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BellaOnline's European Travel Editor

Travel Safe Europe

Europe is no safer and no more dangerous than any place you might visit in North America. However, this is not to say that you shouldnít take any reasonable precautions in order to minimize petty crime. Here are a few ideas to help minimize the possibility of theft or losses while traveling.

Do wear a money belt or a neck wallet inside of your clothes. This is a very effective way to keep your major funds, credit cards and passport safe. Nothing puts the brakes on a fabulous trip faster than losing your money. For ďappearancesĒ use a small cheap wallet in your pocket or purse with ten to twenty local dollars for quick purchases without having to go ďto the vaultĒ for everything.

Using an ATM? If you are traveling with another have them observe from a discreet distance and be ready to lend assistance if someone tries to relieve you of your funds.
And donít forget to shield the keypad while you type in your pin number, just as you would at home.

Wear cameras and shoulder bags with straps across your body, and with the item away from the street to help foil thieves on mopeds and bicycles.

On public transportation wear your daypack in front of you. This isnít just good safety practice, itís also more polite than thwacking fellow travelers with your overstuffed pack as you maneuver through tight spaces. You will also find it easier to navigate turnstiles with your pack ahead of you.

On trains, secure your backpack to the luggage rack by using the straps to ďlockĒ it into place. Using the straps will not prevent a theft but it may make another unsecured bag look more desirable.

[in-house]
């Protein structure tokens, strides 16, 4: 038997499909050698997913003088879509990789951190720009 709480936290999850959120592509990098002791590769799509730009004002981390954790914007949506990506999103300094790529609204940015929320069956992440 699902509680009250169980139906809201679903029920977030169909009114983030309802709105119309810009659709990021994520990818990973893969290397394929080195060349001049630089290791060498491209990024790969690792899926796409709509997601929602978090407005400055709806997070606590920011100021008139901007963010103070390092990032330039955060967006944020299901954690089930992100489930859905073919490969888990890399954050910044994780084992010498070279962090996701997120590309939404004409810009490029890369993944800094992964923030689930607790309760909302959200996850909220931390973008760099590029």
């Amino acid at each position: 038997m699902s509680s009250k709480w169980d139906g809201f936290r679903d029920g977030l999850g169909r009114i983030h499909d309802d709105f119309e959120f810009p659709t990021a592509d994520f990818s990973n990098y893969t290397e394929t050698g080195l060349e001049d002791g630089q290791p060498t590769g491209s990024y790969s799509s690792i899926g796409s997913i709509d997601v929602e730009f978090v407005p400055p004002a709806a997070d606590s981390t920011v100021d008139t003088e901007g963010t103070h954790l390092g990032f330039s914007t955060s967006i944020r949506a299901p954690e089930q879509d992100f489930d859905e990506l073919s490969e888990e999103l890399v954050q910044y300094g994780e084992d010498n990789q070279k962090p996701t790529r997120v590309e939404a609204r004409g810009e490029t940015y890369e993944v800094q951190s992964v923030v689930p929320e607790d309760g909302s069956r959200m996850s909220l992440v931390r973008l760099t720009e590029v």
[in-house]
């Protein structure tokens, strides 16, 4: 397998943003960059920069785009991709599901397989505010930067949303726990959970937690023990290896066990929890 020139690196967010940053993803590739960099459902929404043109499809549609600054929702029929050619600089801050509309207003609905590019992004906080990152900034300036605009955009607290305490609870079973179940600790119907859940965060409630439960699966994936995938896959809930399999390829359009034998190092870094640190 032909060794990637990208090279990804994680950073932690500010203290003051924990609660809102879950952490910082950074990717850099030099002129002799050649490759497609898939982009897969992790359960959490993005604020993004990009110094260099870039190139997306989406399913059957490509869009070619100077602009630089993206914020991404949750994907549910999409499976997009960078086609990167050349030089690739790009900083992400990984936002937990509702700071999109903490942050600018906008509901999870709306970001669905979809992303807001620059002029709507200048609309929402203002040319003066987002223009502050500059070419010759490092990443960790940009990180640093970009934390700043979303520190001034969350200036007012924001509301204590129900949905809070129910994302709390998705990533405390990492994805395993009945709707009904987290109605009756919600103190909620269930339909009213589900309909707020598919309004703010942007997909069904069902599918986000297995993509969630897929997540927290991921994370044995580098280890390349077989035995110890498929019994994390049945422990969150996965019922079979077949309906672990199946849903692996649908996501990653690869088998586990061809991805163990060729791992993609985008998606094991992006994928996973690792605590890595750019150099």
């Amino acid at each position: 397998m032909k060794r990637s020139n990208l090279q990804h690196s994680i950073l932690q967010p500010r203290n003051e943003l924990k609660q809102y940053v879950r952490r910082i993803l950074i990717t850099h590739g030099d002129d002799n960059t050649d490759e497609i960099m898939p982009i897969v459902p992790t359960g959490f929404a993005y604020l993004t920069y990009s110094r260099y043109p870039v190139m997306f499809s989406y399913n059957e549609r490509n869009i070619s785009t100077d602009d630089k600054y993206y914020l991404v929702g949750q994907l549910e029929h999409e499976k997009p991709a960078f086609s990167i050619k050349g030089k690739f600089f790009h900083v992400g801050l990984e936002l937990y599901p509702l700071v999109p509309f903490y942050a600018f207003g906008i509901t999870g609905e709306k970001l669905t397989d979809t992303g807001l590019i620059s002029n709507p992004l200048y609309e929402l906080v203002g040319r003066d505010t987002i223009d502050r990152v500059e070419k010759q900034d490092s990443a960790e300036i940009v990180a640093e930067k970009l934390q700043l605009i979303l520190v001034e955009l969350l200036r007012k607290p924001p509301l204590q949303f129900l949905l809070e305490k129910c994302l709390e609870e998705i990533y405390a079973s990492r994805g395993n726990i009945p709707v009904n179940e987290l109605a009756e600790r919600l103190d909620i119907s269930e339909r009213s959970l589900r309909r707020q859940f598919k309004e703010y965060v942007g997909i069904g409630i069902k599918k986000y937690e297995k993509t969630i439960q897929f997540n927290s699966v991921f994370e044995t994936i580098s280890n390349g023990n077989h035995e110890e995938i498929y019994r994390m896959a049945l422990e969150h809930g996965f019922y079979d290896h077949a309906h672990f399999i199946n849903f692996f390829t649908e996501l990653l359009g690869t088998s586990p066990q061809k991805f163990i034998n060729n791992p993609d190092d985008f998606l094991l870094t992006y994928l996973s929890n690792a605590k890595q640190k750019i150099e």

When going through security checks make sure you keep an eye on your valuables. If you are taken aside for a more thorough check donít hesitate to tell the security officer that you want your bags kept in close proximity.

Donít assume that air travel is safe from thieves, donít leave items behind in your seat while you head to the lavatory.

When its time to deplane thoroughly search your seat area for items that may have slipped away from you. Check the seat pocket in front of you, under the blanket and pillow and especially under your seat.

To ward off unwanted attention donít dress to attract attention. Err on the side of caution and be a bit demure leaving the skimpy tank tops and short shorts for the beach only. A long, lightweight peasant skirt is a good alternative to slacks in summer heat.

Try not to travel alone. Being part of a group is almost always more secure.
Donít hesitate to speak up, loudly, if you find yourself being inappropriately touched, especially on public transit.

If possible donít carry anything with you that you canít afford or donít want to lose.

Do carry a photocopy of your passport, extra passport photos, and a list of telephone numbers to cancel credit cards and contact family members. Are you worried about losing the copies? Send yourself an email, before you leave home, with pdfís of all of the essential documents you might need to replace. If disaster strikes youíll only need to find an internet cafe to gain access to needed information.

Donít let a few safety precautions deter you from traveling. In fact, you might want to practice some of the ideas before you leave home to make you comfortable with changes to what you carry and how you carry it.

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Content copyright © 2013 by Ann Carroll Burgess. All rights reserved.
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